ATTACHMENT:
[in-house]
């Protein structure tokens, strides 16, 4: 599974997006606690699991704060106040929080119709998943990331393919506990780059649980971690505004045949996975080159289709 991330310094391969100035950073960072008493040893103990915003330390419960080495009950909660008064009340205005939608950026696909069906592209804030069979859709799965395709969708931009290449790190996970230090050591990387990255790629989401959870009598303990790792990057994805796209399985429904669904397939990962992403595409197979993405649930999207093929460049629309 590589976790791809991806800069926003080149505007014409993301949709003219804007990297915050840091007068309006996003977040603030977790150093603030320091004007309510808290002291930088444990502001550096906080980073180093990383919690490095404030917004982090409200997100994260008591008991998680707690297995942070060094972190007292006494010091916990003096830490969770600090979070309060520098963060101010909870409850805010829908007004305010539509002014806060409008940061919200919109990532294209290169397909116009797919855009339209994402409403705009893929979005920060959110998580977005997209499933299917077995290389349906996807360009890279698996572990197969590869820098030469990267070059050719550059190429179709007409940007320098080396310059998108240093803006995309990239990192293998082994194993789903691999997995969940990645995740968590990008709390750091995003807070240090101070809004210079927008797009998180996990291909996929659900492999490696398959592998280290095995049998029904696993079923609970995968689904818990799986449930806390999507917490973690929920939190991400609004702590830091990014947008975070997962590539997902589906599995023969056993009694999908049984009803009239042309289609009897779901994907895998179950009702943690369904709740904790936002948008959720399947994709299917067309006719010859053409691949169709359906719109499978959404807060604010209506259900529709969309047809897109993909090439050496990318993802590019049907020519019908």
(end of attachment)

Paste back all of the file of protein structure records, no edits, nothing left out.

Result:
[in-house]
């Protein structure tokens, strides 16, 4: 599974997006606690699991704060106040929080119709998943990331393919506990780059649980971690505004045949996975080159289709 991330310094391969100035950073960072008493040893103990915003330390419960080495009950909660008064009340205005939608950026696909069906592209804030069979859709799965395709969708931009290449790190996970230090050591990387990255790629989401959870009598303990790792990057994805796209399985429904669904397939990962992403595409197979993405649930999207093929460049629309 590589976790791809991806800069926003080149505007014409993301949709003219804007990297915050840091007068309006996003977040603030977790150093603030320091004007309510808290002291930088444990502001550096906080980073180093990383919690490095404030917004982090409200997100994260008591008991998680707690297995942070060094972190007292006494010091916990003096830490969770600090979070309060520098963060101010909870409850805010829908007004305010539509002014806060409008940061919200919109990532294209290169397909116009797919855009339209994402409403705009893929979005920060959110998580977005997209499933299917077995290389349906996807360009890279698996572990197969590869820098030469990267070059050719550059190429179709007409940007320098080396310059998108240093803006995309990239990192293998082994194993789903691999997995969940990645995740968590990008709390750091995003807070240090101070809004210079927008797009998180996990291909996929659900492999490696398959592998280290095995049998029904696993079923609970995968689904818990799986449930806390999507917490973690929920939190991400609004702590830091990014947008975070997962590539997902589906599995023969056993009694999908049984009803009239042309289609009897779901994907895998179950009702943690369904709740904790936002948008959720399947994709299917067309006719010859053409691949169709359906719109499978959404807060604010209506259900529709969309047809897109993909090439050496990318993802590019049907020519019908």